Tonight, “conversations” (ie. gatherings of people that meet to share stories) are being held in communities across the country. SAALT is excited to be participating in one such conversation being held in Washington, DC. The ultimate goal of A Night of 1,000 Conversations is to get people talking about how government policies affect the everyday lives of Americans. The focus of the conversation tonight (at the All Souls Church, Unitarian near the Columbia Heights metro, for those of you in the DC area) is sharing the experiences of different immigrant communities around policies and issues like backlogs in the citizenship and naturalization process; inhumane detention and deportation procedures; home and workplace raids and more. SAALT is working with All Souls Unitarian Social Justice Ministries, American Arab Anti-Discrimination Committee, CASA de Maryland, Virginia New Majority and Rights Working Group to organize this conversation and we welcome anyone in the Washington, DC area to attend. The event goes from 6:30pm — 9:00pm and begins with iftar/dinner and includes a panel discussion with experts and affected community members followed by small group discussions. One of the featured panelists is journalist Laila Al-Arian, the author of Collateral Damage, who will discuss the detention of her father, Sami Al-Arian. If you would like to attend this event, please join us! The iftar and remarks will begin promptly at 6:30pm.
Map of location Flyer for Night of 1,000 ConversationsTo learn more about Night of 1,000 Conversations, visit www.nightof1,000conversations.org
. (This website also lists conversations happening in other locations around the country.)
One of the things we here at SAALT are always trying to do is make sure that, as much as possible, the information and resources we put out is as accessible to as many people as possible. SAALT’sBuilding Community Strength, outlines that limited English proficiency rates are between 20% to 50% in South Asian communities, with rates increasing as income levels decrease (Wondering what “limited English proficiency” means? It refers to the ability to read, speak, and write English less than “very well.”)
With that in mind, SAALT strives to translate some of our most relevant materials into South Asian languges so that limited English proficient individuals can take advantage of our resources. One example is What You Need to Know to Become a US Citizen (translated into Bangla, Hindi and Gujarati). We are also pleased to announce the translation of one of our new Elections ’08 documents, Roadmap to the White House, into Bangla, Hindi, Punjabi, Tamil and Urdu). It’s a great resource to use by anyone to learn about the processes of the election cycle. Organizations and individuals are welcome to use it for outreach and education within the South Asian community. Please feel free to download these documents and distribute them.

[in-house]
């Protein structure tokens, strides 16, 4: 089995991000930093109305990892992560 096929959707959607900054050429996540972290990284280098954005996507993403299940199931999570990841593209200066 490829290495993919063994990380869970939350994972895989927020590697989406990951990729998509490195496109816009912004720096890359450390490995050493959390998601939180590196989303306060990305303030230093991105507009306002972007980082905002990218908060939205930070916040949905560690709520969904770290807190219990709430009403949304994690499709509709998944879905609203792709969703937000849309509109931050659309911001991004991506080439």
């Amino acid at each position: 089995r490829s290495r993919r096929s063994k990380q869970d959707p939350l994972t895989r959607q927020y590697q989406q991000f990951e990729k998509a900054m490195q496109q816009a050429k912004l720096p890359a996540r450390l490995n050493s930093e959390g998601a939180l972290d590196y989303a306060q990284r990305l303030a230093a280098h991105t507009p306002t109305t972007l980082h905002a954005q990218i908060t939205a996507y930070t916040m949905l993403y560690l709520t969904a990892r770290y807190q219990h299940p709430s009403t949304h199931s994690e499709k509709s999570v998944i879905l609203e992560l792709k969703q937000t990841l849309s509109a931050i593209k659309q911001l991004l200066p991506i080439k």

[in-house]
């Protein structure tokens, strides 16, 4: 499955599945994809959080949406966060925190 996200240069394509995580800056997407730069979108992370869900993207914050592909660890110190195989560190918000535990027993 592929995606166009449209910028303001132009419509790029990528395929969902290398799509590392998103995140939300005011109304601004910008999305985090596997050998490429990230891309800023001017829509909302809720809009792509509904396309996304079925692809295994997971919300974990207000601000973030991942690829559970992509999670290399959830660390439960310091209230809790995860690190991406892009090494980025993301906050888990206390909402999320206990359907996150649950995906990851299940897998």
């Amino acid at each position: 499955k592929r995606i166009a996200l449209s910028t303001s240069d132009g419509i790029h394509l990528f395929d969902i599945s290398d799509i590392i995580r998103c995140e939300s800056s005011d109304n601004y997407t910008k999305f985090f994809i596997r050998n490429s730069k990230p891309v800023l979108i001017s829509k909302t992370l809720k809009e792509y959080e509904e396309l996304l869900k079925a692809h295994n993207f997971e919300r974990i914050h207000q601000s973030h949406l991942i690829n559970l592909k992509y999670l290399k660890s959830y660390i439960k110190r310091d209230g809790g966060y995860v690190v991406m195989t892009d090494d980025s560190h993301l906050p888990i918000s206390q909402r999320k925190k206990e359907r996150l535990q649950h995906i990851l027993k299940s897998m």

Check out these other resources by SAALT on issues facing limited English proficient South Asians!
This blog: We will be updating it regularly to keep you updated on what’s happening in the world of civil and immigrant rights, social justice issues, and, of course, the South Asian community. Click here to get the RSS feed so you will know whenever there is a new post. Also, we want to hear from you! Please post comments and, if you like what we post, link to it on your own blog. Better yet, guest-blog for us! If you’re interested in guest blogging, email firstname.lastname@example.org.
New SAALT website: Our new website does not just have a new look (though we hope you are enjoying it!), but it has all the great information and resources you are used to getting from SAALT, just in a new, easier-to-access format. Take a look around, and keep an eye out for new features, like our new Elections ’08 page. And check back in often, we are going to be posting up new resources and events regularly.
Thanks for visiting and please come back often to see what’s new at the SAALT Spot!